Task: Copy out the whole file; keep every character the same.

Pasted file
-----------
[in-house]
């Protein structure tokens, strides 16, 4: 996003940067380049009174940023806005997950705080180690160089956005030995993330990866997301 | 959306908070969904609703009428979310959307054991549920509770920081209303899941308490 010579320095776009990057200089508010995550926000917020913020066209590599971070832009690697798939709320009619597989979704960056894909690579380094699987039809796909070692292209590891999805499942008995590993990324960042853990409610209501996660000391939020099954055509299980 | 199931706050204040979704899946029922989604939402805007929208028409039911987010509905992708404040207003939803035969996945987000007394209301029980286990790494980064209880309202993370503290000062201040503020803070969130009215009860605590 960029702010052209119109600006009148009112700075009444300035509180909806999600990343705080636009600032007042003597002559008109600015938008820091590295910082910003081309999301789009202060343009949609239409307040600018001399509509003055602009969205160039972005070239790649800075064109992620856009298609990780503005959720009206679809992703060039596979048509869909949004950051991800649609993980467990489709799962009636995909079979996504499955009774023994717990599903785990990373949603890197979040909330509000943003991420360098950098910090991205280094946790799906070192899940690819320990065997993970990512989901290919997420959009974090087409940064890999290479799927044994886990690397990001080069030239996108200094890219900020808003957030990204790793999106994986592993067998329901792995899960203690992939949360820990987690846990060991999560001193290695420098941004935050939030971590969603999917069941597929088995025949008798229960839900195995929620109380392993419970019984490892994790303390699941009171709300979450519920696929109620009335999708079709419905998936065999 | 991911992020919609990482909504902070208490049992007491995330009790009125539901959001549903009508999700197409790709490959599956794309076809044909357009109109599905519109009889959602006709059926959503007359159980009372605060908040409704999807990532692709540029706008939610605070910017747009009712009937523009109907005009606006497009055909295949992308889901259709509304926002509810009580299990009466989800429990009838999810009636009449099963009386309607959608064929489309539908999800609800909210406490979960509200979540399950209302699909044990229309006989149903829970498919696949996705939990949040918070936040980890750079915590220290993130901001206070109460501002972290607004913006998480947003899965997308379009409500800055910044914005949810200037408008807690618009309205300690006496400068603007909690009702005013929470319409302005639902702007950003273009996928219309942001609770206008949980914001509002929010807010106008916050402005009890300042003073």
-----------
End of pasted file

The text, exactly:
[in-house]
């Protein structure tokens, strides 16, 4: 996003940067380049009174940023806005997950705080180690160089956005030995993330990866997301 | 959306908070969904609703009428979310959307054991549920509770920081209303899941308490 010579320095776009990057200089508010995550926000917020913020066209590599971070832009690697798939709320009619597989979704960056894909690579380094699987039809796909070692292209590891999805499942008995590993990324960042853990409610209501996660000391939020099954055509299980 | 199931706050204040979704899946029922989604939402805007929208028409039911987010509905992708404040207003939803035969996945987000007394209301029980286990790494980064209880309202993370503290000062201040503020803070969130009215009860605590 960029702010052209119109600006009148009112700075009444300035509180909806999600990343705080636009600032007042003597002559008109600015938008820091590295910082910003081309999301789009202060343009949609239409307040600018001399509509003055602009969205160039972005070239790649800075064109992620856009298609990780503005959720009206679809992703060039596979048509869909949004950051991800649609993980467990489709799962009636995909079979996504499955009774023994717990599903785990990373949603890197979040909330509000943003991420360098950098910090991205280094946790799906070192899940690819320990065997993970990512989901290919997420959009974090087409940064890999290479799927044994886990690397990001080069030239996108200094890219900020808003957030990204790793999106994986592993067998329901792995899960203690992939949360820990987690846990060991999560001193290695420098941004935050939030971590969603999917069941597929088995025949008798229960839900195995929620109380392993419970019984490892994790303390699941009171709300979450519920696929109620009335999708079709419905998936065999 | 991911992020919609990482909504902070208490049992007491995330009790009125539901959001549903009508999700197409790709490959599956794309076809044909357009109109599905519109009889959602006709059926959503007359159980009372605060908040409704999807990532692709540029706008939610605070910017747009009712009937523009109907005009606006497009055909295949992308889901259709509304926002509810009580299990009466989800429990009838999810009636009449099963009386309607959608064929489309539908999800609800909210406490979960509200979540399950209302699909044990229309006989149903829970498919696949996705939990949040918070936040980890750079915590220290993130901001206070109460501002972290607004913006998480947003899965997308379009409500800055910044914005949810200037408008807690618009309205300690006496400068603007909690009702005013929470319409302005639902702007950003273009996928219309942001609770206008949980914001509002929010807010106008916050402005009890300042003073």